a variable potential source, coupled via said first resistor circuit to said second resistor circuit, for varying said level adjusting potential.
8. A DC restoration circuit according to claim 6, wherein said first signal includes information of a video signal, the specific potential portion of said first signal includes a pedestal level of said video signal, and said clamped potential represents said pedestal level.
9. A DC restoration circuit according to claim 8, wherein said clamped potential defines a restored DC level of said video signal, and said level adjusting potential defines a brightness of a video picture obtained from said video signal.
10. A DC restoration circuit according to claim 6, wherein said potential difference is obtained as a voltage drop across said second resistor circuit, and a signal corresponding to said potential difference is fed back to said circuit means, so that a restored DC potential proportional to an average level of said video signal is obtained as said clamped potential.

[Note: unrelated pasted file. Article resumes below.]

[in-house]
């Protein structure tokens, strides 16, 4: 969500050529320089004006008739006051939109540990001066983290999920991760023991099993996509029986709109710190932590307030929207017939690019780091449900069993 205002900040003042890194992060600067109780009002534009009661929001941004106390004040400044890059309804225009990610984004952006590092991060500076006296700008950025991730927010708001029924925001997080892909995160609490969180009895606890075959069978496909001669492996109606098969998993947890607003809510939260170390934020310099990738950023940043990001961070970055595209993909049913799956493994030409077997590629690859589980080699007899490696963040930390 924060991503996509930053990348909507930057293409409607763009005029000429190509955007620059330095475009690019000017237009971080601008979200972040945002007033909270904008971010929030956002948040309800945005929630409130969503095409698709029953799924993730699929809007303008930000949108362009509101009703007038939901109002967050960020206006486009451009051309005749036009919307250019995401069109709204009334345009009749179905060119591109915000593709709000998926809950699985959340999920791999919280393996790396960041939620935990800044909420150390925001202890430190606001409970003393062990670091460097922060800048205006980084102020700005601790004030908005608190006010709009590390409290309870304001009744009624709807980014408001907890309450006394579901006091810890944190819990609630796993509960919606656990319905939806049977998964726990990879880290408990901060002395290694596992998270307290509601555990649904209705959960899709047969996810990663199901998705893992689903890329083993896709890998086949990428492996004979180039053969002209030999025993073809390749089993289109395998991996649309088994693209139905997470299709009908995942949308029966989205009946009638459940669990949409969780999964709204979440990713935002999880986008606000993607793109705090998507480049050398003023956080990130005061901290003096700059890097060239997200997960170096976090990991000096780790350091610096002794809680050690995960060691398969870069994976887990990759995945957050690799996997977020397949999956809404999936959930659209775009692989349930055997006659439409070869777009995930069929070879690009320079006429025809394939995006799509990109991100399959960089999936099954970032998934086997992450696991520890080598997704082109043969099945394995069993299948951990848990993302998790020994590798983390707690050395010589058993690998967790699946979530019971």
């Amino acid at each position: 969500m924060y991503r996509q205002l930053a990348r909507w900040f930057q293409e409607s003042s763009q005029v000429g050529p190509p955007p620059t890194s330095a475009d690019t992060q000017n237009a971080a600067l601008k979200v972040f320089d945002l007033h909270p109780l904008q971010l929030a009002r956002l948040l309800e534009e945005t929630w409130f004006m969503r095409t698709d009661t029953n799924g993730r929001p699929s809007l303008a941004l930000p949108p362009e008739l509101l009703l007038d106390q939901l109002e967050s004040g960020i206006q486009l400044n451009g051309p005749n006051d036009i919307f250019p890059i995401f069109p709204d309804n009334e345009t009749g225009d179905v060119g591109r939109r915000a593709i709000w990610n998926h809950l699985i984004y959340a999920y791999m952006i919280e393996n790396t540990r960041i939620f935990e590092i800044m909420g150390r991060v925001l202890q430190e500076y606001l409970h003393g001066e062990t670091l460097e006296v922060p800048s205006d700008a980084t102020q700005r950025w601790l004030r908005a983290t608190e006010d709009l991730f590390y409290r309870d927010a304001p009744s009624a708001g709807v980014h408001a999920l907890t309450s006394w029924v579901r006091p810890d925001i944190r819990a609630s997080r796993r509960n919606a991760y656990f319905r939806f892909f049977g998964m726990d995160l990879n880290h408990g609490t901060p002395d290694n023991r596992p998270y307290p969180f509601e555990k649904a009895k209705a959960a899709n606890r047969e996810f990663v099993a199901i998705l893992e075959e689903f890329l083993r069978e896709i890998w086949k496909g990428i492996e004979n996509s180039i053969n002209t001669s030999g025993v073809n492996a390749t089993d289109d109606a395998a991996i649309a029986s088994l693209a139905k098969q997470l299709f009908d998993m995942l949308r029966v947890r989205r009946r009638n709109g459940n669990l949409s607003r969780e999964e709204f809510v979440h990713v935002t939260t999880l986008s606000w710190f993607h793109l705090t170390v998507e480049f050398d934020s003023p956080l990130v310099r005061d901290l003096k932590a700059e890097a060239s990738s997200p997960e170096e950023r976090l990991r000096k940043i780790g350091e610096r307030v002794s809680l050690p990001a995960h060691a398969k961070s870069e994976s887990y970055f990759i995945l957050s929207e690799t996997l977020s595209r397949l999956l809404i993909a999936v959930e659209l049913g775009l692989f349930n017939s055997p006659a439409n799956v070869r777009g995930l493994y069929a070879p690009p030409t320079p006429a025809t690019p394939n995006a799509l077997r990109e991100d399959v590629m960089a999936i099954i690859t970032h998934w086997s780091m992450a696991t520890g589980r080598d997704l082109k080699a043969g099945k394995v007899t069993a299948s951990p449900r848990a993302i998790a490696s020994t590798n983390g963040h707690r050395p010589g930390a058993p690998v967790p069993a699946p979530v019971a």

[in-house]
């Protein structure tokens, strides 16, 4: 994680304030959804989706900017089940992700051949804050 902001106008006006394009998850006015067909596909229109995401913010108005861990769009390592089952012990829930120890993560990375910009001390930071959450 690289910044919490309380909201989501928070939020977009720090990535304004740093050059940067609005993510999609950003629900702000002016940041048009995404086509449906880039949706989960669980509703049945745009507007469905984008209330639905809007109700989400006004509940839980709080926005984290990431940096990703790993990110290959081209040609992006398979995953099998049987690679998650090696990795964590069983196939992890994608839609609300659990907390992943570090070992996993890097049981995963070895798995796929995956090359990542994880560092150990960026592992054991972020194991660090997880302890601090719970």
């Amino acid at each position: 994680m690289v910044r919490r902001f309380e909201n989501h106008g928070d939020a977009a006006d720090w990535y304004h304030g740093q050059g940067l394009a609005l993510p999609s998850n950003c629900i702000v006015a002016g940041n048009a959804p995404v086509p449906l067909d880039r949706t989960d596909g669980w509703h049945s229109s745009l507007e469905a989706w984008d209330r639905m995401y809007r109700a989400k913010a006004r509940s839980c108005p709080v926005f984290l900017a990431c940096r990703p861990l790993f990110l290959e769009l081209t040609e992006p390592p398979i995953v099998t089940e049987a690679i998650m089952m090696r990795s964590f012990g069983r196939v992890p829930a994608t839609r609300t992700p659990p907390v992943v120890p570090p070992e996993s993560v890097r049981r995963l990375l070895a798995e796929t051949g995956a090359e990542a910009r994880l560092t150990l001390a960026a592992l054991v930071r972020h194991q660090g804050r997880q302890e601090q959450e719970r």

11. A DC restoration circuit according to claim 4, wherein the rate of the DC restoration of said DC restoration circuit depends on a potential dividing ratio of said potential divider means.
12. A DC restoration circuit according to claim 8, wherein the value of said first and second capacitors is so determined that said potential difference becomes substantially zero when no video picture information is contained in said video signal, thereby detecting variations in the pedestal level of said video signal as potential variations at said first capacitor.
Description
BACKGROUND OF THE INVENTION

The present invention relates to a circuit for restoring the DC level of an electric signal and particularly to an improvement in a DC restoration circuit for use in the video processing circuit of a TV receiver.

In a TV receiver, the pedestal level of a video signal is clamped at a prescribed potential by a DC restoration circuit. Conventionally, a predetermined fixed DC level is applied to the clamping potential. However, in certain cases, it is preferable to somewhat change the value of the clamping potential in accordance with the contents of video signal. To achieve such clamping potential changing, a specific circuit, specifically designed to adjust the clamping potential, is required.